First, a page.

No major economic shocks from fuel price hike, says economist

-A +A

PETALING JAYA: The government is unlikely to meet its budget deficit target this year of 3.5% of gross domestic product (GDP), said Kenanga Research, as the latest cut in fuel subsidy for RON 95 petrol and diesel by 20 sen is only being implemented at the tail end of the year.

The last price hikes for electricity and gas were early in the first quarter and second quarter of 2014 respectively.

“Considering, we still think [the government] won’t quite be able to make it (hit the 2014 budget deficit target),” said Kenanga Research in a note to clients yesterday.

The research firm also noted that the government had requested a supplementary budget of RM4.1 billion for development expenditure, of which RM1 billion was to be used for petrol, liquefied petroleum gas and diesel subsidies.

“At the same time, some money had to be supplied for the logistics surrounding the MH17 and MH370 flight tragedies. This may be minimal in the bigger scheme of overall spending but that small addition may further push spending past their allocated budget for the year,” the research house said.

Kenanga Research is keeping its federal budget deficit forecast at 3.7% and consumer price index average at 3.3% for 2014.

However, CIMB Investment Bank Bhd regional economist Julia Goh is of the view that the government will be able to narrow the budget deficit to 3.5% of GDP this year, given the growth in revenue by 6.8% year-on-year to RM101.8 billion in the first half.

“Though operating expenditure is higher, this is partly offset by the shortfall in development expenditure,” she told The Edge Financial Daily via email.

“As such, we are expecting the deficit to come in at around RM37.4 billion or 3.5% of GDP. The fuel subsidy bill may be [lower] thanks to lower global oil prices,” she said.

Goh expects the government to announce a new fuel subsidy scheme, although finer details may remain unclear until later this year when it is expected to be released.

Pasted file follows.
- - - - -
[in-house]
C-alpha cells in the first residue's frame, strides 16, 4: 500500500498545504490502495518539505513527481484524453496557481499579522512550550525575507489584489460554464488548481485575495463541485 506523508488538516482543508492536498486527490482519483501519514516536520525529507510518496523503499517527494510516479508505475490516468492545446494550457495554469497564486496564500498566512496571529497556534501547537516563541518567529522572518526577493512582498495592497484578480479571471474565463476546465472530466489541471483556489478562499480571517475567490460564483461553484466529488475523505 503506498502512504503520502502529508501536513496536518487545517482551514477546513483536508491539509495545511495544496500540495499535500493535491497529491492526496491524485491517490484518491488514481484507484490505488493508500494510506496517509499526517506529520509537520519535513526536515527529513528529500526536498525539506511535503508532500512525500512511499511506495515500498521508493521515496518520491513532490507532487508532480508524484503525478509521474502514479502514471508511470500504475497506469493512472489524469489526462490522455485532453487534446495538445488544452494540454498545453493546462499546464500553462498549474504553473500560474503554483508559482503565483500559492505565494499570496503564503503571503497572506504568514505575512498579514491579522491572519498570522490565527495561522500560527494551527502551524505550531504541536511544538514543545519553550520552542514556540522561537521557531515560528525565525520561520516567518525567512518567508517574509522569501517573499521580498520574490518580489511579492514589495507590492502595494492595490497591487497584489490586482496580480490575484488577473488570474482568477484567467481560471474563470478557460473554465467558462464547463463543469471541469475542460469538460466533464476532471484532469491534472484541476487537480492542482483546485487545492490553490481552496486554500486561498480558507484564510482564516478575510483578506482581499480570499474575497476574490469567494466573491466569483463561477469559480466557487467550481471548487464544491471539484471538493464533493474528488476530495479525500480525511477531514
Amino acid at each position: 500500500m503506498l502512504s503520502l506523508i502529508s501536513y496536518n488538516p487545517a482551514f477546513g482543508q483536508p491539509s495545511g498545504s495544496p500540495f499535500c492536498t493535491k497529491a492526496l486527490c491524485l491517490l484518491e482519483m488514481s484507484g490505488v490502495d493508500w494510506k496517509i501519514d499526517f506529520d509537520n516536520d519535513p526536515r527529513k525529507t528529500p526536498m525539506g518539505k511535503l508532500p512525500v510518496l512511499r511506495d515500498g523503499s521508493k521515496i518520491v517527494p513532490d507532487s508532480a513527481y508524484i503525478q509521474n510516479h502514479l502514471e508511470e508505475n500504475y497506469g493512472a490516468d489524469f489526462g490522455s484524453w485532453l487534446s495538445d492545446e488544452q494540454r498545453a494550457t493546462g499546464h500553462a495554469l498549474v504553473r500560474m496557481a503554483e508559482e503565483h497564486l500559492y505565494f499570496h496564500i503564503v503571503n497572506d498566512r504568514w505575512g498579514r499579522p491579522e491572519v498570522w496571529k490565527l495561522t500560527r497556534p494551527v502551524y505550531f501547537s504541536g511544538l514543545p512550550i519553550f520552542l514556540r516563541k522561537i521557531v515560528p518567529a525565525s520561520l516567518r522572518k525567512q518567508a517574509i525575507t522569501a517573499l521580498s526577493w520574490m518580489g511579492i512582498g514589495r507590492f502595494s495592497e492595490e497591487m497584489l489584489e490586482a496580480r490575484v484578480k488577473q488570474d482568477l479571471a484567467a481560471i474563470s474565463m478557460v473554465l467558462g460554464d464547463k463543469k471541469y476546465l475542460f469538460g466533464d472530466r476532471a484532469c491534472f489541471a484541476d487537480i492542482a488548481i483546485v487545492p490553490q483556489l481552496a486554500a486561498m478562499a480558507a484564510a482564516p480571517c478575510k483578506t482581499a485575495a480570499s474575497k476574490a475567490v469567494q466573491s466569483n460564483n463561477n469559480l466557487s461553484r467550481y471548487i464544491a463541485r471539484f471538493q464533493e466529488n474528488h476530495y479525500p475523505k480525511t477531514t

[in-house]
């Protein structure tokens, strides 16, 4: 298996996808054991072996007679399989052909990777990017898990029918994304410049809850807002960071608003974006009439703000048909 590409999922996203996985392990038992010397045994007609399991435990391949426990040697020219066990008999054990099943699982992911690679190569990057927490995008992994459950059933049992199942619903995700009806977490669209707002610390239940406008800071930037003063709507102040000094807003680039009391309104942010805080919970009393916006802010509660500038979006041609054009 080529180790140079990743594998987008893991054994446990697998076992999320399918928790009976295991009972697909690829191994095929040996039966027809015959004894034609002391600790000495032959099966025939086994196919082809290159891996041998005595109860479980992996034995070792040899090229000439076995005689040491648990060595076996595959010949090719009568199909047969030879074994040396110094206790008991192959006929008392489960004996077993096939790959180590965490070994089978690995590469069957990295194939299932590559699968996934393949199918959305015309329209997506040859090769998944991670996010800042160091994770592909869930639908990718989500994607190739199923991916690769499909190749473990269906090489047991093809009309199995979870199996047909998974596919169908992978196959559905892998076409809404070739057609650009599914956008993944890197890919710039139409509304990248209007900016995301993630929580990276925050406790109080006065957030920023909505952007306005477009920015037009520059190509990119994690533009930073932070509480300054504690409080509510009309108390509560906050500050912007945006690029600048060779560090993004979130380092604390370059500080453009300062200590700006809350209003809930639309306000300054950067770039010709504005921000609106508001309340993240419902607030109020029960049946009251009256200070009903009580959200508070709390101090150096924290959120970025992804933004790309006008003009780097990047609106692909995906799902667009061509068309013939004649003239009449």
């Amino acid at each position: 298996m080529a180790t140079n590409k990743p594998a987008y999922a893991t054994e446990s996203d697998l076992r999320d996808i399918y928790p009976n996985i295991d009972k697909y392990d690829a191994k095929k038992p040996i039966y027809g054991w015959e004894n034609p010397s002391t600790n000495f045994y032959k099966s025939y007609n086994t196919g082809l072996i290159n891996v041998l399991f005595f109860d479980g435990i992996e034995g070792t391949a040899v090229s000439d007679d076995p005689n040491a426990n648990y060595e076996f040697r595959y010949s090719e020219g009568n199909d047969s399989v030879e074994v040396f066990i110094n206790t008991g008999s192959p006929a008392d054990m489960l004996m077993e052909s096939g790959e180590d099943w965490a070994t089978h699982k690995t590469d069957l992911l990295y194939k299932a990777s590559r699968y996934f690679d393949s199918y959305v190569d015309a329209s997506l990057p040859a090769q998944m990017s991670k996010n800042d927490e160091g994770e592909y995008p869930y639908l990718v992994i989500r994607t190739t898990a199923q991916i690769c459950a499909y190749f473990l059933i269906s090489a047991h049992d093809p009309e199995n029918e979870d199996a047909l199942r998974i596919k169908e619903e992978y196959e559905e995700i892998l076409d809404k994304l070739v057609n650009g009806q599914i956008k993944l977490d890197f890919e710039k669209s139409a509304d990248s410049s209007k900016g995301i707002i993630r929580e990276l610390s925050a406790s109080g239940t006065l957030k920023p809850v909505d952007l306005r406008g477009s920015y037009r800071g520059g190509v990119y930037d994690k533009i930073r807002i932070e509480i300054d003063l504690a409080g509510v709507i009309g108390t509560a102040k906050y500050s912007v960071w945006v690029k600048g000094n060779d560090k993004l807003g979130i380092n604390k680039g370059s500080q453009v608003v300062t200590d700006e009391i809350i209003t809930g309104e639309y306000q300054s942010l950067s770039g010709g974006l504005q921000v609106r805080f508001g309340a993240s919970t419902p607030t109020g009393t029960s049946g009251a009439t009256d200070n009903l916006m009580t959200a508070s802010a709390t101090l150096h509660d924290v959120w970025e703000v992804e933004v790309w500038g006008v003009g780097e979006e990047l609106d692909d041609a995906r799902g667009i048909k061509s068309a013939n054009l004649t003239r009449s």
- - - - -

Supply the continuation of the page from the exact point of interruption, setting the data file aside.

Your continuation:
Goh also reckoned that sin tax is not expected to increase, due to increases in taxes in the tobacco and brewery industries last year.

“The brewery sector was hit by the higher duty payment as a result of the imposition of taxes on A&P (advertising and promotion) expenses and royalties paid since Nov 1, 2013, while the tobacco players were negatively affected by the sharp increase in excise duties since September 2013,” she said.

“We believe the government will spare them this time round,” she said.

Dr Yeah Kim Leng, dean of the School of Business at the Malaysia University of Science and Technology, does not expect the latest fuel price hike to result in “major shocks” to the local economy.

“The increase in inflation [after the fuel price hike] should not be more than 1%, possibly rising by another 0.2% to 0.4%. [The latest hike] is manageable. The rate of inflation is projected to remain between 3% to 3.2% this year,” he told The Edge Financial Daily by telephone yesterday.

“The only concern is the low-and middle-income groups who will be affected,” he said.

Still, Yeah believes that the low-income group can expect a higher quantum of the 1Malaysia People’s Aid (BR1M) handouts, while the middle-income group may see their personal income tax reduced and incentives for public transport usage in Budget 2015, to be announced next Friday.

Yeah is of the view that the announcement of the fuel price hike is positive for the economy to achieve an efficiency equilibrium, by narrowing the gap between the market price of fuel and the subsidised price. It will also encourage the use of public transport.

The price of RON 95 was raised by 20 sen on Wednesday to RM2.30 per litre and diesel to RM2.20 per litre.

This article first appeared in The Edge Financial Daily, on October 3, 2014.